The current criteria for an ADHD Diagnosis come from the Diagnostic and Statistical Manual of Mental Disorders, Fourth Edition, Text Revision (DSM IV-TR), however there are some fairly significant changes likely in the DSM V, which will be released in May 2013. As a result, I’m going to use the newer definitions and criteria from the DSM V (which are also accompanied by rationale for the proposed changes) as an in-depth reference for ADHD symptoms and difficulties. The complete criteria from the DSM-V can be found below.
As a brief, and slightly less overwhelming summary, a diagnosis of ADHD requires the following:
- The individual has at least six criteria/symptoms in one of two categories, or both, inattention and hyperactivity/impulsivity. While an individual may have symptoms from both categories, at least 6 from one are necessary to be diagnosed.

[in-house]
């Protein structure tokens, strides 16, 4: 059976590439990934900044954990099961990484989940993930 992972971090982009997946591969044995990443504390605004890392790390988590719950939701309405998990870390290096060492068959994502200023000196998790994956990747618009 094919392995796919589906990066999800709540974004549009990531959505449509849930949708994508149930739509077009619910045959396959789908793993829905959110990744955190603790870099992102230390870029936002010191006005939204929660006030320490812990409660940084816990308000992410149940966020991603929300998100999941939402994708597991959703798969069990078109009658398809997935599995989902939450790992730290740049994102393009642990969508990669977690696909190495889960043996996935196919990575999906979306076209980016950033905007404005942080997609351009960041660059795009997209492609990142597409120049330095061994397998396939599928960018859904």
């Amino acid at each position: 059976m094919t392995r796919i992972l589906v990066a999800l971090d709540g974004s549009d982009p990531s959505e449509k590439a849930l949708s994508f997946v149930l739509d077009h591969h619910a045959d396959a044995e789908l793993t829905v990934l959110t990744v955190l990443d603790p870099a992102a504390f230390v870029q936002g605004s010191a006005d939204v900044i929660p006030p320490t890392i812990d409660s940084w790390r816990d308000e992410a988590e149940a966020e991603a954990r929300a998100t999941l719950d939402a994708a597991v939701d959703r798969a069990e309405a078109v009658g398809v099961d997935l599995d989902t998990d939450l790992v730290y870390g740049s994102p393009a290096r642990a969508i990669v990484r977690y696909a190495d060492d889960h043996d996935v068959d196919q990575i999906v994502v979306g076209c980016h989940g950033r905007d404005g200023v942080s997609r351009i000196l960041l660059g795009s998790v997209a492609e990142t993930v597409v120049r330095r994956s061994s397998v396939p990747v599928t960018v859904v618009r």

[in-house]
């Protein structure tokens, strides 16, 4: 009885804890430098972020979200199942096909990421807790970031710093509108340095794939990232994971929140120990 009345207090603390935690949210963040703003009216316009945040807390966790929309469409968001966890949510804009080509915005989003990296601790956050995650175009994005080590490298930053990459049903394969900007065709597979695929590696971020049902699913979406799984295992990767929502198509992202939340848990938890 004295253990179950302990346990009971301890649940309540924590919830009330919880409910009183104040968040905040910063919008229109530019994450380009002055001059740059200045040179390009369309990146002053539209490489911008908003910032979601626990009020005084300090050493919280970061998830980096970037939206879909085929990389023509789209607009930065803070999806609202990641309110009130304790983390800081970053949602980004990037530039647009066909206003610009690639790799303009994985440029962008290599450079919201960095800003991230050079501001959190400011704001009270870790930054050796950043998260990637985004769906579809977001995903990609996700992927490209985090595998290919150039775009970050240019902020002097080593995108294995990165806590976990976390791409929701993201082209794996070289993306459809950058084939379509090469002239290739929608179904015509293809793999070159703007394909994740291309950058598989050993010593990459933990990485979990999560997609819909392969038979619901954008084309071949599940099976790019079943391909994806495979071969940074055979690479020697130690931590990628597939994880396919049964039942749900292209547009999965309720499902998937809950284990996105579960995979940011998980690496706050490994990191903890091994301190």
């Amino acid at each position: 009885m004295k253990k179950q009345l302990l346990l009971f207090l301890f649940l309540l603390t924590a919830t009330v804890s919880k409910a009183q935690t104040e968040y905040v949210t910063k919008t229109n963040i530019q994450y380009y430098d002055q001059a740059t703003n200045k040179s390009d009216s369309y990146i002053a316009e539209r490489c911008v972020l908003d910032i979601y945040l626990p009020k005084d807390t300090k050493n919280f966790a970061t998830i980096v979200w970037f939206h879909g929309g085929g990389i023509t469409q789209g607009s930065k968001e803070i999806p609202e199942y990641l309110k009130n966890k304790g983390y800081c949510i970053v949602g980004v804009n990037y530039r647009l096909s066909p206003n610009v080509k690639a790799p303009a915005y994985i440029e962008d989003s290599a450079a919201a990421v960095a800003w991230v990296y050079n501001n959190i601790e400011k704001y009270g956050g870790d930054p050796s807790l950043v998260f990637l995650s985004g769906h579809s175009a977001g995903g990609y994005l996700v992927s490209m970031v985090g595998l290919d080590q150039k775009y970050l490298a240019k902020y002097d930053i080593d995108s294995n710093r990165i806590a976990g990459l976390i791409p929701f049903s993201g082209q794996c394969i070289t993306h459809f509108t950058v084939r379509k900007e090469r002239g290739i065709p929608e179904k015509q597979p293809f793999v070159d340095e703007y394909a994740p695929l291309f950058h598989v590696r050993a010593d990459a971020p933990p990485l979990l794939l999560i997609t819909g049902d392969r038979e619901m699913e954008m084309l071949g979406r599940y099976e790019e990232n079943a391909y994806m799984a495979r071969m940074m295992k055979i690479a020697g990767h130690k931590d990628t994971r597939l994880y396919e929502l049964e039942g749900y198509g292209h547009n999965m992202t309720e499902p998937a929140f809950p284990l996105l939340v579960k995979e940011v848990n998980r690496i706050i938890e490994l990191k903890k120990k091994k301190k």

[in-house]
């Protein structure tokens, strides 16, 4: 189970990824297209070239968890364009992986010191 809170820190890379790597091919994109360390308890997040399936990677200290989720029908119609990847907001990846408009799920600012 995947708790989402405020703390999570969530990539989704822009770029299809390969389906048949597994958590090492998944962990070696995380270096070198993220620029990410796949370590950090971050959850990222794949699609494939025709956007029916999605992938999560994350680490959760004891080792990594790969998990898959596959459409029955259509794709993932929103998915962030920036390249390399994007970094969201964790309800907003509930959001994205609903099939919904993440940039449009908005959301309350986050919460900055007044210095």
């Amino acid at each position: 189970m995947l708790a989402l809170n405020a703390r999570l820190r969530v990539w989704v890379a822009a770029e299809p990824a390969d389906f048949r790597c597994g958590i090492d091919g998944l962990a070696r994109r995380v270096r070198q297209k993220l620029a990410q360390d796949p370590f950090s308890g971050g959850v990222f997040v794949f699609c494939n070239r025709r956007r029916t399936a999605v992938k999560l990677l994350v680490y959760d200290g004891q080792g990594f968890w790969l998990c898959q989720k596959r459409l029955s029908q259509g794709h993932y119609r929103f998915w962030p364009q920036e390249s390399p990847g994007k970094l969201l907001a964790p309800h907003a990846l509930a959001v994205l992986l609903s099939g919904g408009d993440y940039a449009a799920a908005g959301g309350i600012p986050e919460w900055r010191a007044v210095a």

- These symptoms have persisted for at least six months, are inconsistent with the expected developmental level, and have had a direct impact on the individual’s life.
- Several of these symptoms were present prior to 12 years of age.
- The symptoms can be seen in at least two settings in the individual’s life, i.e. home, work, or academic performance.
- There is clear evidence that these symptoms interfere with the quality of the individual’s ability to function in these settings.
- The symptoms are not attributable to another mental disorder, such as bipolar disorder or anxiety disorders, and are not due to a psychotic disorder, such as schizophrenia.
Looking at the in-depth list of criteria in either the inattention or hyperactivity and impulsivity categories, you might pick out one or two of the symptoms (or all of them) that you frequently experience in your own life. Really now, who doesn’t feel disorganized sometimes? Who doesn’t have problems paying attention in a particularly boring lecture or meeting?